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Doug Henschen
Doug Henschen
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Top 5 Big Data Trends Of 2014

As companies move beyond bleeding-edge experiments into production deployments, these trends point to real-world progress in big data analysis.



The era of big data analysis is here to stay. Take your pick of 2014 proof points.

Tech watchers might cite the more than $200 million in venture capital raised by the top three NoSQL database vendors, or the $1 billion raised by the top-three Hadoop software distributors. Many took note of the recent declaration by Forrester Research that "Hadoop is no longer optional" for large enterprises, thanks to compelling "Hadooponomics" that make it a must for high-scale storage and data processing.

InformationWeek is more impressed by the testimonials of companies that are getting real value out of big data platforms and analysis techniques. Pfizer and Merck, for example, are developing more effective and affordable drugs thanks to big data techniques that are leading to more targeted treatments and more productive manufacturing processes. GE and others are demonstrating improvements in industrial equipment performance, uptime, and safety thanks to Internet of things-style applications.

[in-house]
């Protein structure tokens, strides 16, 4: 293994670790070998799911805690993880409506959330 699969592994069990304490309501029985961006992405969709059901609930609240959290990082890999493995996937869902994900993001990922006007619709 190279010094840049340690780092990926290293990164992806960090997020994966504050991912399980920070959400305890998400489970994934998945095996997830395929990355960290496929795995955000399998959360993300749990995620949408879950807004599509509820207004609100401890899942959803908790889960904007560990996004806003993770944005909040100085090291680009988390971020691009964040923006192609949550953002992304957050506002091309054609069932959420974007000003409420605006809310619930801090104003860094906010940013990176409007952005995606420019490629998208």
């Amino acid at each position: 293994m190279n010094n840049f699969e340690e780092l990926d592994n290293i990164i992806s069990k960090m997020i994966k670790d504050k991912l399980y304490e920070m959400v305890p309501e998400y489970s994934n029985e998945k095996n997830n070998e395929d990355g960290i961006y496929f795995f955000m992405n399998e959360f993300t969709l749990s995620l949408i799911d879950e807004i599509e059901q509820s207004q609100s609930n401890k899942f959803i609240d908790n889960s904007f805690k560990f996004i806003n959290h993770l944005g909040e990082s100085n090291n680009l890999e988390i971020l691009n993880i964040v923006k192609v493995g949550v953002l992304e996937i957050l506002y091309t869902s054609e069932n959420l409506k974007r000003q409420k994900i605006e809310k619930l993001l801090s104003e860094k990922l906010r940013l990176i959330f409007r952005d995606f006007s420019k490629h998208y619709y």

[Insurers Expect Arms Race to Acquire Tech Capabilities]

And then there are the pioneers like The Weather Company and Facebook that say they just couldn't run their data-driven businesses without new platforms, even if they still have a place for more conventional tools like relational databases.

Here are five trends witnessed over the last year that point to progress in big data analysis:

1. SQL meets Hadoop
Hadoop is here to stay, so every data management vendor worth its salt must have a SQL-on-Hadoop or SQL-access-to-Hadoop option. Here are five of our most-read stories in the SQL-meets-Hadoop vein:

Just remember that SQL is not designed to find correlations among variably structured data sets. Nor does it support machine learning, many advanced analytics techniques, or other approaches often associated with big data analysis. If SQL solved everything, we wouldn't need new platforms.

Read the full story on InformationWeek.

Doug Henschen is Executive Editor of InformationWeek, where he covers the intersection of enterprise applications with information management, business intelligence, big data and analytics. He previously served as editor in chief of Intelligent Enterprise, editor in chief of ... View Full Bio

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